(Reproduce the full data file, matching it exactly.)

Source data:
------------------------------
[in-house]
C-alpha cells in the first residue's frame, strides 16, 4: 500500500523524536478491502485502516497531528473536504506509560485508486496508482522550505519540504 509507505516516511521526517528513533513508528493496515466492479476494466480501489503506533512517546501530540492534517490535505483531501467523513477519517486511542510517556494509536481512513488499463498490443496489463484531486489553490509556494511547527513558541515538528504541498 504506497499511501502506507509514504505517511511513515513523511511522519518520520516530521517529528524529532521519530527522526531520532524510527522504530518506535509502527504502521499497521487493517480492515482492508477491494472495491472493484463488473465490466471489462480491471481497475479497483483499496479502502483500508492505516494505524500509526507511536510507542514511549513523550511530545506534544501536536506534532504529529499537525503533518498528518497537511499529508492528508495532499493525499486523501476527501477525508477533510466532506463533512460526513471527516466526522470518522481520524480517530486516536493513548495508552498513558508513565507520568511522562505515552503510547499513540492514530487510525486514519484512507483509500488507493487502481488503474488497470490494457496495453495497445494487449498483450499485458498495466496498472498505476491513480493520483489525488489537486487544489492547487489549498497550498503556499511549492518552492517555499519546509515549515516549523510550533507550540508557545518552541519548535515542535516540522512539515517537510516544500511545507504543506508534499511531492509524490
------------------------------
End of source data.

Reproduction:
[in-house]
C-alpha cells in the first residue's frame, strides 16, 4: 500500500523524536478491502485502516497531528473536504506509560485508486496508482522550505519540504 509507505516516511521526517528513533513508528493496515466492479476494466480501489503506533512517546501530540492534517490535505483531501467523513477519517486511542510517556494509536481512513488499463498490443496489463484531486489553490509556494511547527513558541515538528504541498 504506497499511501502506507509514504505517511511513515513523511511522519518520520516530521517529528524529532521519530527522526531520532524510527522504530518506535509502527504502521499497521487493517480492515482492508477491494472495491472493484463488473465490466471489462480491471481497475479497483483499496479502502483500508492505516494505524500509526507511536510507542514511549513523550511530545506534544501536536506534532504529529499537525503533518498528518497537511499529508492528508495532499493525499486523501476527501477525508477533510466532506463533512460526513471527516466526522470518522481520524480517530486516536493513548495508552498513558508513565507520568511522562505515552503510547499513540492514530487510525486514519484512507483509500488507493487502481488503474488497470490494457496495453495497445494487449498483450499485458498495466496498472498505476491513480493520483489525488489537486487544489492547487489549498497550498503556499511549492518552492517555499519546509515549515516549523510550533507550540508557545518552541519548535515542535516540522512539515517537510516544500511545507504543506508534499511531492509524490